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Doctor insights on: Bone Marrow Diseases Organ Donation Programs

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Will a bone marrow transplant cure bone marrow cancer?

Will a bone marrow transplant cure bone marrow cancer?

Yes: However it depends on the type of cancer, if it is in remission or not ,age of the patient and the type of donor. It also depends on the type of transplant, from self or another donor ...Read more

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Dr. Ralph Layman
89 doctors shared insights

Organ Donation (Definition)

Organ donation requires surgical techniques that preserve the blood vessels and vital structures (e.g., ureter-kidney, bile duct - liver) and keeps the cells of the organ happy enough to function after blood flow is stopped and the transplant conducted. A living person may choose to gift an organ (or piece of an organ) through such an operation. A deceased person may gift multiple ...Read more


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Can bone marrow transplant affect fertility?

Can bone marrow transplant affect fertility?

Yes: Both male and female fertility can be affected with either temporary or permanent infertility resulting. Many patients undergoing transplant are already infertile due to the treatment already given for their cancers. There are strategies to preserve sperm or eggs before transplant if desired. ...Read more

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Why are umbilical cord stem cells sometimes uses along with donor cells in an allogeneic bone marrow transplant?

Why are umbilical cord stem cells sometimes uses along with donor cells in an allogeneic bone marrow transplant?

One of the other: Stem cells can be obtained from 3 different sources: from Bone marrow of the Donor, blood of the donor or stem cells from umbilical cord. But we have to give an adequate number(Dose) of stem cells in order to have full protection. So combining them may only be needed because of inadequate number of stem cells from one of the sources ...Read more

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What are complications post- bone marrow transplant?

What are complications post- bone marrow transplant?

Many!: Risks are lower if you had your own cells (autologous) or a twin's cells (syngeneic), and higher if you had someone else's (allogeneic). There are short-term and long-term risks. Risks include graft vs host disease, infections (some fatal), liver problems, bleeding, cataracts, infertility, heart damage, lung damage, kidney damage, and others. ...Read more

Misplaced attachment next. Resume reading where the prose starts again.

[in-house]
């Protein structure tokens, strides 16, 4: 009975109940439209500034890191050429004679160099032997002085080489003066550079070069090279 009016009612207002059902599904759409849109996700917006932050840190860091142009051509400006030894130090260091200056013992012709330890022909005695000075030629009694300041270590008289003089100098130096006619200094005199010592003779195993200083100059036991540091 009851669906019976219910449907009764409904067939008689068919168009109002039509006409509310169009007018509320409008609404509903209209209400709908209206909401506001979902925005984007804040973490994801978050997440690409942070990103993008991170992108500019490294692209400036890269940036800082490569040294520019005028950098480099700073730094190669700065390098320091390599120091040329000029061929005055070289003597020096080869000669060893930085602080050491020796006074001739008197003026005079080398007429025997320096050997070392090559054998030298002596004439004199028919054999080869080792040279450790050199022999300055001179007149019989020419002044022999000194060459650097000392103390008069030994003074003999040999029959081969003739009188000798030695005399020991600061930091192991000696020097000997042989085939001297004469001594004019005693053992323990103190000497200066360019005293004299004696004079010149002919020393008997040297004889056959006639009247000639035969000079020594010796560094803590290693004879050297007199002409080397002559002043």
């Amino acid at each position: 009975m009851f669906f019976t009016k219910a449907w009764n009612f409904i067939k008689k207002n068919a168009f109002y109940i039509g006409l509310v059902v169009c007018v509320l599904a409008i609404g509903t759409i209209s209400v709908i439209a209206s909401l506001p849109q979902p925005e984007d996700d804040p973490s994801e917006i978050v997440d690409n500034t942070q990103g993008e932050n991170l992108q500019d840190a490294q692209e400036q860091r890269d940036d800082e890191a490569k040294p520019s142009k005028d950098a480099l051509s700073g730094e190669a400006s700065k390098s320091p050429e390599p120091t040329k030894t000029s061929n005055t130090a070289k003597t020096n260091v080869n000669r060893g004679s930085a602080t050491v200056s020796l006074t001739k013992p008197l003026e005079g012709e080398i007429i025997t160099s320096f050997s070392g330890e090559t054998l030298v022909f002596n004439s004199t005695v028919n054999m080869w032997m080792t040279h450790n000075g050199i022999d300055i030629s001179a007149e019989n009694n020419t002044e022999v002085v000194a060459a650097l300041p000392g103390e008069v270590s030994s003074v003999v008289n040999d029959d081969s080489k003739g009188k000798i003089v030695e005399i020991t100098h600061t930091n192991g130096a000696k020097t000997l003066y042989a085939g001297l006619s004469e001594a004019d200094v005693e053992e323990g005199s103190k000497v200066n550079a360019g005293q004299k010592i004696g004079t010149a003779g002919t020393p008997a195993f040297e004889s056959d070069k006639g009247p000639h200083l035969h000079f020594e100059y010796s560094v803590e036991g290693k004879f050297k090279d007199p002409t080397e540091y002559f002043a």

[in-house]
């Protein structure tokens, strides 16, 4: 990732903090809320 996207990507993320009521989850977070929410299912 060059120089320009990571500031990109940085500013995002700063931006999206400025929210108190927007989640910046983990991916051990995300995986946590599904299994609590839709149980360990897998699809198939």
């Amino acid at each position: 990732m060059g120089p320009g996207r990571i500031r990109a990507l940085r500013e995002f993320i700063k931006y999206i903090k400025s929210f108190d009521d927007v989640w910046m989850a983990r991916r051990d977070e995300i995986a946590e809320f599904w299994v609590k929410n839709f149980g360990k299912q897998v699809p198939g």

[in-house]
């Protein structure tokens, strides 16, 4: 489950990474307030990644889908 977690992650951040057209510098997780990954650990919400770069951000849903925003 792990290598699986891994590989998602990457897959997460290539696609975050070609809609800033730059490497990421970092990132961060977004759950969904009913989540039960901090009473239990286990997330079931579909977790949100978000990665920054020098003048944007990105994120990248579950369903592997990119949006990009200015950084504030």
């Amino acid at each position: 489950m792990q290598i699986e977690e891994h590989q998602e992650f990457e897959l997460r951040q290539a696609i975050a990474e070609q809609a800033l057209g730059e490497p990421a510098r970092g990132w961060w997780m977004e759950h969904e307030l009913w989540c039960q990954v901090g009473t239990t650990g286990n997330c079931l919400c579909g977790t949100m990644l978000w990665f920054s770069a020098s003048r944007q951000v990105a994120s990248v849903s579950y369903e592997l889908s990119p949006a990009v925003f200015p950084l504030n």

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Why can't people with sjogren's donate organs, blood or bone marrow?

Why can't people with sjogren's donate organs, blood or bone marrow?

Autoimmune disease: Sjogren's is one of many autoimmune diseases. Organ donation would be very ill-advised since the likelihood that multiple organs are involved with autoimmune disorders is great. They also travel in clusters; for instance, where you have one autoimmune disorder, you are more likely to have another. While it's always awesome to want to donate organs and blood, donating disease is way less awesome :). ...Read more

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How is bone marrow donated?

How is bone marrow donated?

Under gen anesthesia: Donating bone marrow for transplantation entails a procedure called bone marrow harvesting. The donor is placed under general anesthesia and turned over to lie on his/her belly to expose the hip bones on the back. Multiple aspirations of bone marrow are collected (average about 1 liter) at adjacent sites on the hip bone on both sides until a particular number of cells are reached. ...Read more

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What lethal diseases are treated with bone marrow or stem cell transplants?

What lethal diseases are treated with bone marrow or stem cell transplants?

Many: The main lethal disease treated with stem cell transplants are hematologic malignancies such as leukemia, lymphoma and myeloma. Bone marrow failure (aplastic anemia) is also treated with stem cell transplants. Some life-threatening genetic disease can also be treated with a transplant. ...Read more

Dr. Liawaty Ho Dr. Ho
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How does aplastic anemia and bone marrow transplant relate?

Dr. Liawaty Ho Dr. Ho